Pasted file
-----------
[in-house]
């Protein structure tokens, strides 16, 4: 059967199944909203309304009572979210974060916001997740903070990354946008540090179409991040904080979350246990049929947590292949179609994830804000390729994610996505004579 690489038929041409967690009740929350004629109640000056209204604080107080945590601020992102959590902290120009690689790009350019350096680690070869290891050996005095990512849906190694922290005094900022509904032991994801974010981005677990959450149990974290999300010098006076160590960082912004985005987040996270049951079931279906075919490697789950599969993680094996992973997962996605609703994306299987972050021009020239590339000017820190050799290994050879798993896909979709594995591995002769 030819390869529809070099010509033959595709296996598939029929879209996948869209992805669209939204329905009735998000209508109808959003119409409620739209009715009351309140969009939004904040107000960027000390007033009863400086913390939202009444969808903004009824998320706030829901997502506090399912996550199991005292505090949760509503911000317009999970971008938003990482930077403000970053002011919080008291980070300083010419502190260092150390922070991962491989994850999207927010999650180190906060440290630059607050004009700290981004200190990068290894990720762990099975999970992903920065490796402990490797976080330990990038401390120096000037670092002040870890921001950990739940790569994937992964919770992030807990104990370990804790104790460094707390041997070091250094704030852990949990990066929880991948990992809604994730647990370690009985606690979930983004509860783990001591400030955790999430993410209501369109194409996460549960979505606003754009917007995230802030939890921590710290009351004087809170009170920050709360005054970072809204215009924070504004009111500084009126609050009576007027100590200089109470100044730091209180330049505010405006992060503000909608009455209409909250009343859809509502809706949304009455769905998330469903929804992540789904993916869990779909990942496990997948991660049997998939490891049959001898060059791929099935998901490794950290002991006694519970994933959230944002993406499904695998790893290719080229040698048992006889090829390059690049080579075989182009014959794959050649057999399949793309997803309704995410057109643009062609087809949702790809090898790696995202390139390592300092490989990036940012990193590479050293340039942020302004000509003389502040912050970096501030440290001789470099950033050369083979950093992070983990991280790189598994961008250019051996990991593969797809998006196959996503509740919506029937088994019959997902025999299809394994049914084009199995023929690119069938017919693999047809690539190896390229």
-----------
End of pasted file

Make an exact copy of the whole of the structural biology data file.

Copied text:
[in-house]
């Protein structure tokens, strides 16, 4: 059967199944909203309304009572979210974060916001997740903070990354946008540090179409991040904080979350246990049929947590292949179609994830804000390729994610996505004579 690489038929041409967690009740929350004629109640000056209204604080107080945590601020992102959590902290120009690689790009350019350096680690070869290891050996005095990512849906190694922290005094900022509904032991994801974010981005677990959450149990974290999300010098006076160590960082912004985005987040996270049951079931279906075919490697789950599969993680094996992973997962996605609703994306299987972050021009020239590339000017820190050799290994050879798993896909979709594995591995002769 030819390869529809070099010509033959595709296996598939029929879209996948869209992805669209939204329905009735998000209508109808959003119409409620739209009715009351309140969009939004904040107000960027000390007033009863400086913390939202009444969808903004009824998320706030829901997502506090399912996550199991005292505090949760509503911000317009999970971008938003990482930077403000970053002011919080008291980070300083010419502190260092150390922070991962491989994850999207927010999650180190906060440290630059607050004009700290981004200190990068290894990720762990099975999970992903920065490796402990490797976080330990990038401390120096000037670092002040870890921001950990739940790569994937992964919770992030807990104990370990804790104790460094707390041997070091250094704030852990949990990066929880991948990992809604994730647990370690009985606690979930983004509860783990001591400030955790999430993410209501369109194409996460549960979505606003754009917007995230802030939890921590710290009351004087809170009170920050709360005054970072809204215009924070504004009111500084009126609050009576007027100590200089109470100044730091209180330049505010405006992060503000909608009455209409909250009343859809509502809706949304009455769905998330469903929804992540789904993916869990779909990942496990997948991660049997998939490891049959001898060059791929099935998901490794950290002991006694519970994933959230944002993406499904695998790893290719080229040698048992006889090829390059690049080579075989182009014959794959050649057999399949793309997803309704995410057109643009062609087809949702790809090898790696995202390139390592300092490989990036940012990193590479050293340039942020302004000509003389502040912050970096501030440290001789470099950033050369083979950093992070983990991280790189598994961008250019051996990991593969797809998006196959996503509740919506029937088994019959997902025999299809394994049914084009199995023929690119069938017919693999047809690539190896390229």